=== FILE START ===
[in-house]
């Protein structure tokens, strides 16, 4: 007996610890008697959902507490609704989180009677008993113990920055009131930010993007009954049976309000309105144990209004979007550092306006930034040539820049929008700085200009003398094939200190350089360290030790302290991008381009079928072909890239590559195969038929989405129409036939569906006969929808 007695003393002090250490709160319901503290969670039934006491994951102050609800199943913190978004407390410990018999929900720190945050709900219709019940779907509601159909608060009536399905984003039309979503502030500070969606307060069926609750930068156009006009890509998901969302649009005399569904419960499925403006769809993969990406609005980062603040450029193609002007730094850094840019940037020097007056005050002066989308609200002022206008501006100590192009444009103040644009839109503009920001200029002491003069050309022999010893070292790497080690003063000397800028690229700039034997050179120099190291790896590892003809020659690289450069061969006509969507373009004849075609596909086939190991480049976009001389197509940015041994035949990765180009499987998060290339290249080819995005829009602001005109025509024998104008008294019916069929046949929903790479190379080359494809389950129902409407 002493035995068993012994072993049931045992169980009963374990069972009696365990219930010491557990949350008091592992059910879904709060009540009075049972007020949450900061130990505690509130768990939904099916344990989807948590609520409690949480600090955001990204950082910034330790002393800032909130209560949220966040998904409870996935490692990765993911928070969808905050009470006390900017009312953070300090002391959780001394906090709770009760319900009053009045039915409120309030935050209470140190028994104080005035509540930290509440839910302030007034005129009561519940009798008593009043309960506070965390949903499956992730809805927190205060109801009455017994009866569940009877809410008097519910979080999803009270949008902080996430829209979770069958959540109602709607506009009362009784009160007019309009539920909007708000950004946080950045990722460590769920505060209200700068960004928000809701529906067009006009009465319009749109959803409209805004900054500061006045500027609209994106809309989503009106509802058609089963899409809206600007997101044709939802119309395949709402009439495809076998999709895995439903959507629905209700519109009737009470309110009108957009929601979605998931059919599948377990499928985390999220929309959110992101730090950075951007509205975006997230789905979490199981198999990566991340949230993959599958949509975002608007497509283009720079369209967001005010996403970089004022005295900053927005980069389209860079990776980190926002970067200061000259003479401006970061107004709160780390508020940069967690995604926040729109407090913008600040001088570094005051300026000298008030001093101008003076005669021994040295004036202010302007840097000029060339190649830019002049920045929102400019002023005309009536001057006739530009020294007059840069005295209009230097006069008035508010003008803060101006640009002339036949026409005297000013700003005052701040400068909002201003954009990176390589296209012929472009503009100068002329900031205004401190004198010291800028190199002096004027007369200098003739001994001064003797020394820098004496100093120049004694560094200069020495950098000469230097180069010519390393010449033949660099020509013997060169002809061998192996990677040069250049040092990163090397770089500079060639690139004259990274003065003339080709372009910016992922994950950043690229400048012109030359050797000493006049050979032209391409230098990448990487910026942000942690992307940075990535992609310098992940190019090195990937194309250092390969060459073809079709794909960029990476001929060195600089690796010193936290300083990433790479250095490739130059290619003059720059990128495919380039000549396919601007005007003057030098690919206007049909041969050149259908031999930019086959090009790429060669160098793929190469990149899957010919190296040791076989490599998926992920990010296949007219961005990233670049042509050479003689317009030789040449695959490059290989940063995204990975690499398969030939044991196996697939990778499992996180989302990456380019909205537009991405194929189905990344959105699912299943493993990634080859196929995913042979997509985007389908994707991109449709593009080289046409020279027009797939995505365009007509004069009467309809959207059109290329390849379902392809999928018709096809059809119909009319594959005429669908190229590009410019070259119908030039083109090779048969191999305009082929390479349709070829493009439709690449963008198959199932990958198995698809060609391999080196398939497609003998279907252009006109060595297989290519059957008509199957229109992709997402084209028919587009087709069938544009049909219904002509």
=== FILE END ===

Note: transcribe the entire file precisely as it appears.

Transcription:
[in-house]
């Protein structure tokens, strides 16, 4: 007996610890008697959902507490609704989180009677008993113990920055009131930010993007009954049976309000309105144990209004979007550092306006930034040539820049929008700085200009003398094939200190350089360290030790302290991008381009079928072909890239590559195969038929989405129409036939569906006969929808 007695003393002090250490709160319901503290969670039934006491994951102050609800199943913190978004407390410990018999929900720190945050709900219709019940779907509601159909608060009536399905984003039309979503502030500070969606307060069926609750930068156009006009890509998901969302649009005399569904419960499925403006769809993969990406609005980062603040450029193609002007730094850094840019940037020097007056005050002066989308609200002022206008501006100590192009444009103040644009839109503009920001200029002491003069050309022999010893070292790497080690003063000397800028690229700039034997050179120099190291790896590892003809020659690289450069061969006509969507373009004849075609596909086939190991480049976009001389197509940015041994035949990765180009499987998060290339290249080819995005829009602001005109025509024998104008008294019916069929046949929903790479190379080359494809389950129902409407 002493035995068993012994072993049931045992169980009963374990069972009696365990219930010491557990949350008091592992059910879904709060009540009075049972007020949450900061130990505690509130768990939904099916344990989807948590609520409690949480600090955001990204950082910034330790002393800032909130209560949220966040998904409870996935490692990765993911928070969808905050009470006390900017009312953070300090002391959780001394906090709770009760319900009053009045039915409120309030935050209470140190028994104080005035509540930290509440839910302030007034005129009561519940009798008593009043309960506070965390949903499956992730809805927190205060109801009455017994009866569940009877809410008097519910979080999803009270949008902080996430829209979770069958959540109602709607506009009362009784009160007019309009539920909007708000950004946080950045990722460590769920505060209200700068960004928000809701529906067009006009009465319009749109959803409209805004900054500061006045500027609209994106809309989503009106509802058609089963899409809206600007997101044709939802119309395949709402009439495809076998999709895995439903959507629905209700519109009737009470309110009108957009929601979605998931059919599948377990499928985390999220929309959110992101730090950075951007509205975006997230789905979490199981198999990566991340949230993959599958949509975002608007497509283009720079369209967001005010996403970089004022005295900053927005980069389209860079990776980190926002970067200061000259003479401006970061107004709160780390508020940069967690995604926040729109407090913008600040001088570094005051300026000298008030001093101008003076005669021994040295004036202010302007840097000029060339190649830019002049920045929102400019002023005309009536001057006739530009020294007059840069005295209009230097006069008035508010003008803060101006640009002339036949026409005297000013700003005052701040400068909002201003954009990176390589296209012929472009503009100068002329900031205004401190004198010291800028190199002096004027007369200098003739001994001064003797020394820098004496100093120049004694560094200069020495950098000469230097180069010519390393010449033949660099020509013997060169002809061998192996990677040069250049040092990163090397770089500079060639690139004259990274003065003339080709372009910016992922994950950043690229400048012109030359050797000493006049050979032209391409230098990448990487910026942000942690992307940075990535992609310098992940190019090195990937194309250092390969060459073809079709794909960029990476001929060195600089690796010193936290300083990433790479250095490739130059290619003059720059990128495919380039000549396919601007005007003057030098690919206007049909041969050149259908031999930019086959090009790429060669160098793929190469990149899957010919190296040791076989490599998926992920990010296949007219961005990233670049042509050479003689317009030789040449695959490059290989940063995204990975690499398969030939044991196996697939990778499992996180989302990456380019909205537009991405194929189905990344959105699912299943493993990634080859196929995913042979997509985007389908994707991109449709593009080289046409020279027009797939995505365009007509004069009467309809959207059109290329390849379902392809999928018709096809059809119909009319594959005429669908190229590009410019070259119908030039083109090779048969191999305009082929390479349709070829493009439709690449963008198959199932990958198995698809060609391999080196398939497609003998279907252009006109060595297989290519059957008509199957229109992709997402084209028919587009087709069938544009049909219904002509």